Apple, Inc. Stock Passes All-Time Highs -- 3 Lessons for Investors

Despite the pessimistic headlines about Apple stock that circulated madly in 2013, Apple stock has fiercely rebounded. The fall and return of Apple stock highlights three lessons for investors.

Aug 21, 2014 at 10:00AM

It took a while, but Apple (NASDAQ:AAPL) stock is finally back.

AAPL Chart

AAPL data by YCharts

Less than two years ago, Apple stock set an all-time high at just a few dollars above $700, which, after the 7-to-1 stock split, translates to about $100. More specifically, Apple's post-split intraday split-adjusted all-time high was $100.72. On Tuesday, however, Apple's intraday high was just cents away from this all-time high and the stock reached new heights on Wednesday. Once you factor in the dividends Apple has paid out since the company crossed a post-split $100 the first time, it's certainly fair to say that Apple investors who have held during this period have recouped their losses fully.

Looking back at this rollercoaster ride, there are several excellent lessons for investors.

1. Shares can grow faster than market capitalization.
In other words, investors can be rewarded even when the total value of the underlying business doesn't grow. How is this possible? Share repurchases.

Case in point: When Apple hit post-split levels just over $100 the first time, its market capitalization was about $658 billion. This time, however, Apple's market capitalization is just $602 billion -- more than $50 billion lower. How'd this happen? Apple has been aggressively spending on share purchases.

AAPL Shares Outstanding Chart

AAPL Shares Outstanding data by YCharts

When shares can be repurchased at reasonable levels (or better yet, bargain levels), aggressive share repurchase programs like Apple's can create significant shareholder value.

2. Volatility is an investor's best friend.
When Apple stock plummeted to levels around a post-split $60 in 2013, it was clear that Apple stock was cheap. Sure, Apple's gross profit margins were suffering and revenue growth rates were slowing. But the market overreacted far too pessimistically, sending the stock to levels where Apple was trading at a price-to-earnings ratio around 10 for several months in 2013 -- even after Apple doubled its share repurchase program to $100 billion.

AAPL PE Ratio (TTM) Chart

AAPL P/E Ratio (TTM) data by YCharts

Of course, it's not always easy to pull the trigger on a stock when the market is screaming, "sell!" But for those who stirred up the courage to buy shares around a post-split $60, the reward has certainly been sweet.

Long-term investors should keep an eye out of opportunities like this. Benjamin Graham, known as the mentor to Warren Buffett and the "father" of value investing, best explained how to use volatility as a tool in his classic book, The Intelligent Investor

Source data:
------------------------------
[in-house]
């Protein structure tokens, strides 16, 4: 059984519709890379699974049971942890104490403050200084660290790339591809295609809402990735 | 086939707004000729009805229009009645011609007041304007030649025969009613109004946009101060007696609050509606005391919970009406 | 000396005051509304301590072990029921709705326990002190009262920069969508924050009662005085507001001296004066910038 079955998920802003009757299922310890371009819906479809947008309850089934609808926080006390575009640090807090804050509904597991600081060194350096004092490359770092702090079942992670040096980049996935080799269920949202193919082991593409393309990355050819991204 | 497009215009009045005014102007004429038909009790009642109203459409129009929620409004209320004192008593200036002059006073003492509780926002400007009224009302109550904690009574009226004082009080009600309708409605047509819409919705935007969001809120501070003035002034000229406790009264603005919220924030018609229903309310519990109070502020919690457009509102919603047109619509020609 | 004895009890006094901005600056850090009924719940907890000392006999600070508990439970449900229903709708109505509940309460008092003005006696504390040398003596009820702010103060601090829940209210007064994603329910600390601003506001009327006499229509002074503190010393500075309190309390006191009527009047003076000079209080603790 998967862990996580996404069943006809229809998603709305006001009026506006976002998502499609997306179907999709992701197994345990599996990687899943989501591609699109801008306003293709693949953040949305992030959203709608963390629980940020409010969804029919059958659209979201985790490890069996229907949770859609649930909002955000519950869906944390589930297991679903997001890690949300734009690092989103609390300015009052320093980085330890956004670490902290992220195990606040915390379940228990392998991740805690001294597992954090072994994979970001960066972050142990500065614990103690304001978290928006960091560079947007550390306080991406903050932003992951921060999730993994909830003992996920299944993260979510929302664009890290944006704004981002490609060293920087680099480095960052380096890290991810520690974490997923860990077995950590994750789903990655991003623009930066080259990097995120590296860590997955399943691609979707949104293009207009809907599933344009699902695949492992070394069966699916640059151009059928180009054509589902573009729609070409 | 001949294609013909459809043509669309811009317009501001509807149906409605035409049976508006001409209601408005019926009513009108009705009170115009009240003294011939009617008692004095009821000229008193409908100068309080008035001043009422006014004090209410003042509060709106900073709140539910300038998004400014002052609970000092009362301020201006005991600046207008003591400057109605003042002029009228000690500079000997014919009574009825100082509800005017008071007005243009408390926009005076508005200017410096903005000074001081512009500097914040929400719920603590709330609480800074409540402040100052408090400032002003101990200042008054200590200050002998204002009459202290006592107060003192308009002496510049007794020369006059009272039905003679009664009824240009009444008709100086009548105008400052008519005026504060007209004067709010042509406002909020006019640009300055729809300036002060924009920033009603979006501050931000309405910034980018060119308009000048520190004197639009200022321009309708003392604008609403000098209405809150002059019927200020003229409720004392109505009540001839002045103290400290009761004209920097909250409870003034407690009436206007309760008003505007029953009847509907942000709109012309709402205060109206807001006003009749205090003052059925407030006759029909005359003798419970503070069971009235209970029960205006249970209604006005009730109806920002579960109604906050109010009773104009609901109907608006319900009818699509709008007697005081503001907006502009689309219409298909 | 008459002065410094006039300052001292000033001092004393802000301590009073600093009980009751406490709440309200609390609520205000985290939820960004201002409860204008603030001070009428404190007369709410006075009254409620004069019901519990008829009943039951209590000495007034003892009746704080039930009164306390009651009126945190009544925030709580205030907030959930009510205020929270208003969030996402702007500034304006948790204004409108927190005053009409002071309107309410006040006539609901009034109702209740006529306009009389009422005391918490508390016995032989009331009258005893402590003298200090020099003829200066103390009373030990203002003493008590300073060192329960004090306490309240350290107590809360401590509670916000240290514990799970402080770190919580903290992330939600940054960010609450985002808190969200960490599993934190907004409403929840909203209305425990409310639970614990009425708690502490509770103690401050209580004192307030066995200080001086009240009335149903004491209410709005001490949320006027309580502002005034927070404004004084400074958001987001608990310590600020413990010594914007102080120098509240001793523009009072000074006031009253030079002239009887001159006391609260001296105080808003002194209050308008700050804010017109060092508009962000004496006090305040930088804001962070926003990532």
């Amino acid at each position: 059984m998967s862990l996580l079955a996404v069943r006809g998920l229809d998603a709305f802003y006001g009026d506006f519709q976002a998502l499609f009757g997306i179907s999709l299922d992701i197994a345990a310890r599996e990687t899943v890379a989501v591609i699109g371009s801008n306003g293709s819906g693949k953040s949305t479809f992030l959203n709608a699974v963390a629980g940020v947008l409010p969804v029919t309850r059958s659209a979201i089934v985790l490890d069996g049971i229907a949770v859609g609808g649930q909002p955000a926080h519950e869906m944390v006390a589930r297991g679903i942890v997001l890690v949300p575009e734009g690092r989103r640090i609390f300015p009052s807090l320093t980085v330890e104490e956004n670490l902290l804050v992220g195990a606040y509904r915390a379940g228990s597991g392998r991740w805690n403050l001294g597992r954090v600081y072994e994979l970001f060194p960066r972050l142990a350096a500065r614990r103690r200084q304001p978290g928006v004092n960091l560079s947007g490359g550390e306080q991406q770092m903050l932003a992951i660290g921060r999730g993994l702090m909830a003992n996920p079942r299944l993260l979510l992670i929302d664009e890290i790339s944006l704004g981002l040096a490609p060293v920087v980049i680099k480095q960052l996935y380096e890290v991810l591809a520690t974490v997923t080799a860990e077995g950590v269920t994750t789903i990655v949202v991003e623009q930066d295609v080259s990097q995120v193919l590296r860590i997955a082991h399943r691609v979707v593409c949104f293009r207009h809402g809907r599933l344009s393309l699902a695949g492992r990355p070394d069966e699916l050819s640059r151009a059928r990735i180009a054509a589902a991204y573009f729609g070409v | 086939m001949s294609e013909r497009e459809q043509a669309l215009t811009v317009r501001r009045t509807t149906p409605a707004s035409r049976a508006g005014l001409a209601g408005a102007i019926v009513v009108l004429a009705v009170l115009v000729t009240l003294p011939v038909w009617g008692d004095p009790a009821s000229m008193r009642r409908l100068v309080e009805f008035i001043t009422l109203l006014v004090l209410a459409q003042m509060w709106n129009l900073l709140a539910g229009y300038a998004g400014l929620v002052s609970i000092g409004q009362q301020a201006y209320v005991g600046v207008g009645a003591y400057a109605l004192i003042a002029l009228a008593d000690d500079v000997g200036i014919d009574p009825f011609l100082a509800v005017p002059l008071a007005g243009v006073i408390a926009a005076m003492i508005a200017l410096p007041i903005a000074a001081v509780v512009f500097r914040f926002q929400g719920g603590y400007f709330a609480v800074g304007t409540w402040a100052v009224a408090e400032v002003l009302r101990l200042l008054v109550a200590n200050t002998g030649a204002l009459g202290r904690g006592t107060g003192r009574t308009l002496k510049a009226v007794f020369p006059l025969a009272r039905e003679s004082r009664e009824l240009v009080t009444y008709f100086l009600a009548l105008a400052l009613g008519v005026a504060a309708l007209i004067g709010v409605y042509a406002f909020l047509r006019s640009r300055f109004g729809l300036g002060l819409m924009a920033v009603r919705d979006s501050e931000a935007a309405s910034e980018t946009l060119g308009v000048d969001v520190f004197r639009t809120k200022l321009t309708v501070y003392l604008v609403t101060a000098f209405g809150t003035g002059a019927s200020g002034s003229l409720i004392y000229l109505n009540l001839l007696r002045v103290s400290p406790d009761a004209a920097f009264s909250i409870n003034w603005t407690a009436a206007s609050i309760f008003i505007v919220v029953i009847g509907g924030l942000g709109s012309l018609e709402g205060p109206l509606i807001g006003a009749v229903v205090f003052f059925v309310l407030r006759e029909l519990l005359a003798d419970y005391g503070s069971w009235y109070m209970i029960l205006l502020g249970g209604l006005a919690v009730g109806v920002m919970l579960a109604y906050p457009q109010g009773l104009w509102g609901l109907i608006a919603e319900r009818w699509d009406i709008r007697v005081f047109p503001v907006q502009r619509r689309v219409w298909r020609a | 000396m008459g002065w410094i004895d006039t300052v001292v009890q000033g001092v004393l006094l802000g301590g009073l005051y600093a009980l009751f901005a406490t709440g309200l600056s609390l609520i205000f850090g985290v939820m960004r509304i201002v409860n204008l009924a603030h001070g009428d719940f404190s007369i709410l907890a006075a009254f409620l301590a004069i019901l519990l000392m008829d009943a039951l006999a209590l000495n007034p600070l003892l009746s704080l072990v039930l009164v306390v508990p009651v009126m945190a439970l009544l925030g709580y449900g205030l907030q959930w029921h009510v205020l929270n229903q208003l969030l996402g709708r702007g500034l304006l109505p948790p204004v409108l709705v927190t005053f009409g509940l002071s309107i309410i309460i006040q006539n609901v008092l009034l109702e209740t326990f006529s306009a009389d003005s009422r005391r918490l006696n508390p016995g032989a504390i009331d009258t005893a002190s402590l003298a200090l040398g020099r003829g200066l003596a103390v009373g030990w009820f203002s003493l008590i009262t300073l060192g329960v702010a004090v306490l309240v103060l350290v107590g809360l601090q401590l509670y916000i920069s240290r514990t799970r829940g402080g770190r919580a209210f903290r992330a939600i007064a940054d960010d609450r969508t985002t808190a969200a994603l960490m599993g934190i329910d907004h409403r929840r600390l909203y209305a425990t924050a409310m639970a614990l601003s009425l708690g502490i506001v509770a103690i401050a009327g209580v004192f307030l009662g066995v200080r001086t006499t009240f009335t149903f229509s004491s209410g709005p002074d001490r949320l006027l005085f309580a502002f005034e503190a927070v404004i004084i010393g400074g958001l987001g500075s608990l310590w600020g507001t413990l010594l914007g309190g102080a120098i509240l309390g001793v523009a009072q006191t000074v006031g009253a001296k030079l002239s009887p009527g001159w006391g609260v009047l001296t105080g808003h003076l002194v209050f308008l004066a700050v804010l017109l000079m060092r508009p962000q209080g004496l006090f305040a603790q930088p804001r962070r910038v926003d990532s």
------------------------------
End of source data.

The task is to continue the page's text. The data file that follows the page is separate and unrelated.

Basically, price fluctuations have only one significant meaning for the true investor. They provide him with an opportunity to buy wisely when prices fall sharply and to sell wisely when they advance a great deal. At other times he will do better if he forgets about the stock market and pays attention to his dividend returns and to the operating results of his companies.

3. Buying-and-holding Apple has worked out exceptionally well.
Despite all the doom and gloom headlines for Apple stock in recent years and the unfortunate loss of Steve Jobs in October 2011, Apple has turned out to be an incredible investment for the buy-and-hold investor.

AAPL Chart

AAPL data by YCharts

For long-term investors with a handful of excellent enduring companies in there portfolio, sometimes it is best to simply sit back, relax, and ignore all the volatility in the near-term.

Leaked: Apple's next smart device (warning, it may shock you)
Apple recently recruited a secret-development "dream team" to guarantee its newest smart device was kept hidden from the public for as long as possible. But the secret is out, and some early viewers are claiming its everyday impact could trump the iPod, iPhone, and the iPad. In fact, ABI Research predicts 485 million of this type of device will be sold per year. But one small company makes Apple's gadget possible. And its stock price has nearly unlimited room to run for early in-the-know investors. To be one of them, and see Apple's newest smart gizmo, just click here!

Daniel Sparks owns shares of Apple. The Motley Fool recommends Apple. The Motley Fool owns shares of Apple. Try any of our Foolish newsletter services free for 30 days. We Fools may not all hold the same opinions, but we all believe that considering a diverse range of insights makes us better investors. The Motley Fool has a disclosure policy.

1 Key Step to Get Rich